Home lenders are smarting these days as Fannie Mae and Freddie Mac make them repurchase bad loans. But a multibillion-dollar windfall, courtesy of the GSEs, will mitigate lenders' pain.
Fannie said last week that it will "expedite" reimbursement to mortgage servicers for the principal and interest payments they have advanced on $127 billion of chronically delinquent loans. The GSE had previously announced plans to buy those loans, all of which are four months or more past due, out of its securitized pools.
Though the buyout plan was principally undertaken to save Fannie money, it will also do so for the servicers.
"The servicers will get billions," said Walt Schmidt, a senior vice president and manager of structured-product strategies at First Horizon National Corp.'s FTN Financial Capital Markets in Chicago. "It will be cash transferred from Fannie/taxpayers to the servicers."
What's more, Fannie said the servicers will no longer have to make advances on this group of soured loans.
Freddie Mac is expected to similarly repay servicer advances on the $70 billion of loans the GSE is buying out of its pools.
Neither GSE returned calls seeking comment for this story.
Bose George, an analyst at KBW's Keefe Bruyette & Woods, said servicers could end up being repaid as much as $6 billion by the two GSEs.
The two largest residential mortgage servicers, Bank of America Corp. and Wells Fargo & Co., could recoup as much as $1 billion each, he said. "It's a moderate positive because they are getting some capital back."
Though the reimbursements will be smaller for other companies, he said, they will be more of a boon because financing advances is a greater burden on them.
While the large servicers fund advances out of low-cost deposits, smaller companies must rely on more expensive lines of credit, George said.
Securitization agreements require that, when borrowers fall behind, servicers must advance principal and interest payments to the GSEs, taxes to municipalities and insurance premiums to carriers, as well as bearing other costs.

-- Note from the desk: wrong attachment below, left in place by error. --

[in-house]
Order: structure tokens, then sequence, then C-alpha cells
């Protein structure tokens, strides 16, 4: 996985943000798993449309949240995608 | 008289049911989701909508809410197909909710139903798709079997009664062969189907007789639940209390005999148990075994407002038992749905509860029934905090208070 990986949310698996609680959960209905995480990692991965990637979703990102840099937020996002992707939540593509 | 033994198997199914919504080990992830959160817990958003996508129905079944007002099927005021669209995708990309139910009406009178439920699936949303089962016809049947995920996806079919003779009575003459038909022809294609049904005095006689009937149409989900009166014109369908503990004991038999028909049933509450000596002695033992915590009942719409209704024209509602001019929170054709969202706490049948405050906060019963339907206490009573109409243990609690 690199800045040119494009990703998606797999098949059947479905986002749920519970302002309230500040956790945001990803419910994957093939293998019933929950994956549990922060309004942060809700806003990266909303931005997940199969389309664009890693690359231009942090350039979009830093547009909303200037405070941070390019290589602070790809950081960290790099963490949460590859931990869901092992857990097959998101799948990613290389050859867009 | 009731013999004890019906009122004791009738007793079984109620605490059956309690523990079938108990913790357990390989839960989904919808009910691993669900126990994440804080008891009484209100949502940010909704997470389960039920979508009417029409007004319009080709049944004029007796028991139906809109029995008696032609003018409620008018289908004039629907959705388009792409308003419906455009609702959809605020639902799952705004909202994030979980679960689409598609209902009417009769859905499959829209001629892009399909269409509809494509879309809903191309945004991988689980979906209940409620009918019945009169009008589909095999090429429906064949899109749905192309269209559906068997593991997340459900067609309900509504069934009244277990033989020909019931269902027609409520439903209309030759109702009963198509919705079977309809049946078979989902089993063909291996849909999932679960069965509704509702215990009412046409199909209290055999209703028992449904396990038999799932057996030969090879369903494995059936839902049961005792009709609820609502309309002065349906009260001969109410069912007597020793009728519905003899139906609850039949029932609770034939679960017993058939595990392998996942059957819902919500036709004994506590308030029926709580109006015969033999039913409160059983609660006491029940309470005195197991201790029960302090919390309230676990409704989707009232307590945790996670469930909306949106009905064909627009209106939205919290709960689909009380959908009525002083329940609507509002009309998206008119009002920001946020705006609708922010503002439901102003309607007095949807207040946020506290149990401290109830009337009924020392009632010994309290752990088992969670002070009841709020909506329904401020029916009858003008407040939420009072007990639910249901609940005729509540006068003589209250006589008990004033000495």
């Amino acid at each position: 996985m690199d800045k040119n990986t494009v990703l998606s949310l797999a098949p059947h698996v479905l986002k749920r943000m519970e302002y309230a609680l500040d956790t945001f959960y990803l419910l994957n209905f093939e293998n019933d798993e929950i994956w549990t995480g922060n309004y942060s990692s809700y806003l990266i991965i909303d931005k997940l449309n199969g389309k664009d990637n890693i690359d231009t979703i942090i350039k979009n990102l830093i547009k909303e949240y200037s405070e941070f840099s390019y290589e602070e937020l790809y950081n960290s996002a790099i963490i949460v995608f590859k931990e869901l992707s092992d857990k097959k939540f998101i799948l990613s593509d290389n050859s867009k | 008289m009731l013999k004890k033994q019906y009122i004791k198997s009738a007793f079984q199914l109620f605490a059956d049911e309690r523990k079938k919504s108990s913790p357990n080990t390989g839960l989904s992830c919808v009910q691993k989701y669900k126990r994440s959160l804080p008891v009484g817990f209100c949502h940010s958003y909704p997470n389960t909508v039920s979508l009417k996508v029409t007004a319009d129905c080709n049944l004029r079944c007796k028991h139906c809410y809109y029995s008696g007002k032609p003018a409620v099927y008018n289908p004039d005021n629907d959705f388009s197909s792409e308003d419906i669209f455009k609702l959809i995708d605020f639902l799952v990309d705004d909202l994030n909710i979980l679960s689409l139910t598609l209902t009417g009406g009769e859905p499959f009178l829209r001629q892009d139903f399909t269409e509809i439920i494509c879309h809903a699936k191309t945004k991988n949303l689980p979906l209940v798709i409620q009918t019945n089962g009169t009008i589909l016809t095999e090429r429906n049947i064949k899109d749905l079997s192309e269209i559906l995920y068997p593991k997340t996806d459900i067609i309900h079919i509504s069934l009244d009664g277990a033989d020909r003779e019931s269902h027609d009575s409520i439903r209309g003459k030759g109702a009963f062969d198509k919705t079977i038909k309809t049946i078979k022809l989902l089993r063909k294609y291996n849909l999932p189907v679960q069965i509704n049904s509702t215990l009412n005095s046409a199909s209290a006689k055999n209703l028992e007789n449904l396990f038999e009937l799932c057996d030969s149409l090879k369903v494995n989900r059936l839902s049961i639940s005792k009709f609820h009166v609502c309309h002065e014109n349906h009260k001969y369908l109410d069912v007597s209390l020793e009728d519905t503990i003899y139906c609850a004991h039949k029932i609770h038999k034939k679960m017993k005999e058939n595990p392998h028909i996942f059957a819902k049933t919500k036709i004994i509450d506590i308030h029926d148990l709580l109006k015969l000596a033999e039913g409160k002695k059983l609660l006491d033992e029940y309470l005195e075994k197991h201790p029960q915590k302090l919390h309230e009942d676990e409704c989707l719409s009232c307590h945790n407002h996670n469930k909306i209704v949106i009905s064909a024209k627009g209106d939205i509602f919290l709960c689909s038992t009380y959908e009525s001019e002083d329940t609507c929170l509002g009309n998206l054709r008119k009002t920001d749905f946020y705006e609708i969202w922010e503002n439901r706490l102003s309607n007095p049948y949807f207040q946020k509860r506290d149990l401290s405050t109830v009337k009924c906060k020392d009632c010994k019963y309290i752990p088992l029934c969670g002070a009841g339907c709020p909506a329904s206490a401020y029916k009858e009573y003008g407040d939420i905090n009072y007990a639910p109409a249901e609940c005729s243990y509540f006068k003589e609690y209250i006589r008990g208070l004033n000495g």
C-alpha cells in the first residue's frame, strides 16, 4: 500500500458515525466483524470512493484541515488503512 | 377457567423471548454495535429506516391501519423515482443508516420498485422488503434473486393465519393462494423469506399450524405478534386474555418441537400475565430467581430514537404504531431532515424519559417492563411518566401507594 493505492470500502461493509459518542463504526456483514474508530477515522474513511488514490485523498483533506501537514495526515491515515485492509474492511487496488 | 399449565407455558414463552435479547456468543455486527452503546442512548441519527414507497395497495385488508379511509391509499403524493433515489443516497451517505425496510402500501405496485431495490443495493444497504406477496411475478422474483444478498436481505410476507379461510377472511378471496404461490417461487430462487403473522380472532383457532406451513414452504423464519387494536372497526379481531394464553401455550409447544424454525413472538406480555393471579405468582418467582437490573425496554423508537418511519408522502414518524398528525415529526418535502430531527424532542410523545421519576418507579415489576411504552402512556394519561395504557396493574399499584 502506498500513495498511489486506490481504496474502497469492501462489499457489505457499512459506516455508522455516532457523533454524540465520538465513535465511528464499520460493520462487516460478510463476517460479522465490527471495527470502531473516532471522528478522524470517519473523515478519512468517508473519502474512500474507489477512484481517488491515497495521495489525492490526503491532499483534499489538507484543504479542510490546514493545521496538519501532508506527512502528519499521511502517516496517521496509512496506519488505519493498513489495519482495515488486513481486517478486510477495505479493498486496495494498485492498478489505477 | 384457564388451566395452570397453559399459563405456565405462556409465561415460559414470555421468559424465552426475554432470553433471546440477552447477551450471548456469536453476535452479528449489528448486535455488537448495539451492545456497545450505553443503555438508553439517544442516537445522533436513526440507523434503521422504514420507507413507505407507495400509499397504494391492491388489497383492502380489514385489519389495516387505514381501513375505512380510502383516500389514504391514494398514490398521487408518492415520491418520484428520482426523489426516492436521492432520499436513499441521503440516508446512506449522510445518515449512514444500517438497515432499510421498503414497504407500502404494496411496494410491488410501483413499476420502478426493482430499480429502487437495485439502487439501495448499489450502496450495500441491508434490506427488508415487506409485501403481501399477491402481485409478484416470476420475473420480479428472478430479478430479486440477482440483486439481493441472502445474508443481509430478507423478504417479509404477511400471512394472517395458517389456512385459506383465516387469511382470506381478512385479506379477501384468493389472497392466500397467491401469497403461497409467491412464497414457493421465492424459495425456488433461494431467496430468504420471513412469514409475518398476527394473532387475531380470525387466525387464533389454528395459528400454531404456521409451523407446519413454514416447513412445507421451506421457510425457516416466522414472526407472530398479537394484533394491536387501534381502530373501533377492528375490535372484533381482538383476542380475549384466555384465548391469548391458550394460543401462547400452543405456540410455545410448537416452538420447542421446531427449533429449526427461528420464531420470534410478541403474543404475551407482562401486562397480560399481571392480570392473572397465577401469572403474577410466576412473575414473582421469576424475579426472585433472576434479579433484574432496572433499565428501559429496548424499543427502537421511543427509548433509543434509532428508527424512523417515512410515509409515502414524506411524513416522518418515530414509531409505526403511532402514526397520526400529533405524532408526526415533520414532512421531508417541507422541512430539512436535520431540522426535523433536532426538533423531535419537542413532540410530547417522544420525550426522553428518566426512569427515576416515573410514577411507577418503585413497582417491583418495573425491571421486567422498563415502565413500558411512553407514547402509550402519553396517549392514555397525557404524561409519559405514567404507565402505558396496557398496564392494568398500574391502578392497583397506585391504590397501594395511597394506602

This can go on until the borrower either becomes current or the property is foreclosed on, reclassified as real estate owned and liquidated.
"What happens when a property is sitting in REO and they need to have a property preservation company cut the grass or make repairs? It's the servicer who pays for that, so it's another area where the cash is going out the door," said Niraj Patel, a group president at ISGN Corp., a Bensalem, Pa., provider of mortgage technology and services.
Financing servicer advances has been a major expense, coming on top of the higher operating costs involved in dunning late payers.
"We're hitting a topic that is hurting lenders, which is the capital outlay at a time when servicer costs are high," Patel said. "This is a huge liability."
Fannie Mae said servicers will be paid back their advances over three to four months as it completes its repurchases of delinquent loans. Freddie has said it would do its repurchases in one fell swoop and bondholders would get their principal back this month and next.
The buyout plans stem from an accounting rule change that Fannie and Freddie adopted at the beginning of January.
Previously they would have had to write down the mortgages brought on to their books to steeply discounted market prices, resulting in serious hits to capital.
But under the new rule, Fannie Mae and Freddie Mac bring the securitized loans onto their books but do not have to mark them to market.
Hence it will be less costly for the GSEs to hold in portfolio loans that are 120 days or more delinquent than it would be to continue advancing the unpaid interest on the loans to investors (which the GSEs must do when bond payments are due and they have received no cash from the servicers).
Of course, the advances being repaid to servicers still pale in comparison to the volume of loans that the GSEs are expected to make lenders eat.
Chris Kotowski, an analyst at Oppenheimer & Co., has estimated that the four biggest servicers — Wells Fargo, Bank of America, JPMorgan Chase and Citigroup — face $21 billion in repurchase requests this year alone.